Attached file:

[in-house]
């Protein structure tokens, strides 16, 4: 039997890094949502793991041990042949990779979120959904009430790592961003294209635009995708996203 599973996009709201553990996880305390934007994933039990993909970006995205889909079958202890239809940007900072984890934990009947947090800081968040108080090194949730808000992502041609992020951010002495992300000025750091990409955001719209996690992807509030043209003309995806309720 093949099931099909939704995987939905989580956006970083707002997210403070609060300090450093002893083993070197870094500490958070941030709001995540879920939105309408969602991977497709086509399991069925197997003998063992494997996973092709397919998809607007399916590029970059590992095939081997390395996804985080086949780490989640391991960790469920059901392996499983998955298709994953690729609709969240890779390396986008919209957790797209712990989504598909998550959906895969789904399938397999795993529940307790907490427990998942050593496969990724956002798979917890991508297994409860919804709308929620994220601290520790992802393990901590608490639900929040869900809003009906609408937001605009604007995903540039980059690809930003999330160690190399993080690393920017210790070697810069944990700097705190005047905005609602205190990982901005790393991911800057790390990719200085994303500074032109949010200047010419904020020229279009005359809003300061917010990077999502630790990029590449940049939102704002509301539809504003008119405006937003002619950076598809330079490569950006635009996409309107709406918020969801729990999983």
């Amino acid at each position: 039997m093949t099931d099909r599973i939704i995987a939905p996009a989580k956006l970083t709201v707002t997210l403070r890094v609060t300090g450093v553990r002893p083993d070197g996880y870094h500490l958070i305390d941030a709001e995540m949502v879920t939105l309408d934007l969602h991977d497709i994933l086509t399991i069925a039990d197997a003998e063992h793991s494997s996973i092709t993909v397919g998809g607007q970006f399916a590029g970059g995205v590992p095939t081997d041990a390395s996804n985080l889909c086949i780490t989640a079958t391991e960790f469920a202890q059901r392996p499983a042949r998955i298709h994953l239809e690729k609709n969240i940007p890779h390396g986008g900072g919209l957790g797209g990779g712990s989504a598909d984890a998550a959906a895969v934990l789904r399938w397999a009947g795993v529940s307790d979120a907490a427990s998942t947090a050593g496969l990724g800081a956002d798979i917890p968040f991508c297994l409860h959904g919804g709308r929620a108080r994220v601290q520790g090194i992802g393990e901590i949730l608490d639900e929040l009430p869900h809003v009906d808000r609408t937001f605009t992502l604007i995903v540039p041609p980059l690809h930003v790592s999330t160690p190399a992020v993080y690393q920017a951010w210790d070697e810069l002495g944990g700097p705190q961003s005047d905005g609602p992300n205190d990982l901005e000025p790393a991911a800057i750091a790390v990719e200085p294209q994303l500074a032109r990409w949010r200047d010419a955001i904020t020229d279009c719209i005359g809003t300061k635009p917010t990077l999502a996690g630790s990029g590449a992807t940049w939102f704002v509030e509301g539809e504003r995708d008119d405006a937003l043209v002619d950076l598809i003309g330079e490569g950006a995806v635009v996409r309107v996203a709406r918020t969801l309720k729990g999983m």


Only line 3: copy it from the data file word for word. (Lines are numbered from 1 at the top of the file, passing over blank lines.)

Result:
């Amino acid at each position: 039997m093949t099931d099909r599973i939704i995987a939905p996009a989580k956006l970083t709201v707002t997210l403070r890094v609060t300090g450093v553990r002893p083993d070197g996880y870094h500490l958070i305390d941030a709001e995540m949502v879920t939105l309408d934007l969602h991977d497709i994933l086509t399991i069925a039990d197997a003998e063992h793991s494997s996973i092709t993909v397919g998809g607007q970006f399916a590029g970059g995205v590992p095939t081997d041990a390395s996804n985080l889909c086949i780490t989640a079958t391991e960790f469920a202890q059901r392996p499983a042949r998955i298709h994953l239809e690729k609709n969240i940007p890779h390396g986008g900072g919209l957790g797209g990779g712990s989504a598909d984890a998550a959906a895969v934990l789904r399938w397999a009947g795993v529940s307790d979120a907490a427990s998942t947090a050593g496969l990724g800081a956002d798979i917890p968040f991508c297994l409860h959904g919804g709308r929620a108080r994220v601290q520790g090194i992802g393990e901590i949730l608490d639900e929040l009430p869900h809003v009906d808000r609408t937001f605009t992502l604007i995903v540039p041609p980059l690809h930003v790592s999330t160690p190399a992020v993080y690393q920017a951010w210790d070697e810069l002495g944990g700097p705190q961003s005047d905005g609602p992300n205190d990982l901005e000025p790393a991911a800057i750091a790390v990719e200085p294209q994303l500074a032109r990409w949010r200047d010419a955001i904020t020229d279009c719209i005359g809003t300061k635009p917010t990077l999502a996690g630790s990029g590449a992807t940049w939102f704002v509030e509301g539809e504003r995708d008119d405006a937003l043209v002619d950076l598809i003309g330079e490569g950006a995806v635009v996409r309107v996203a709406r918020t969801l309720k729990g999983m």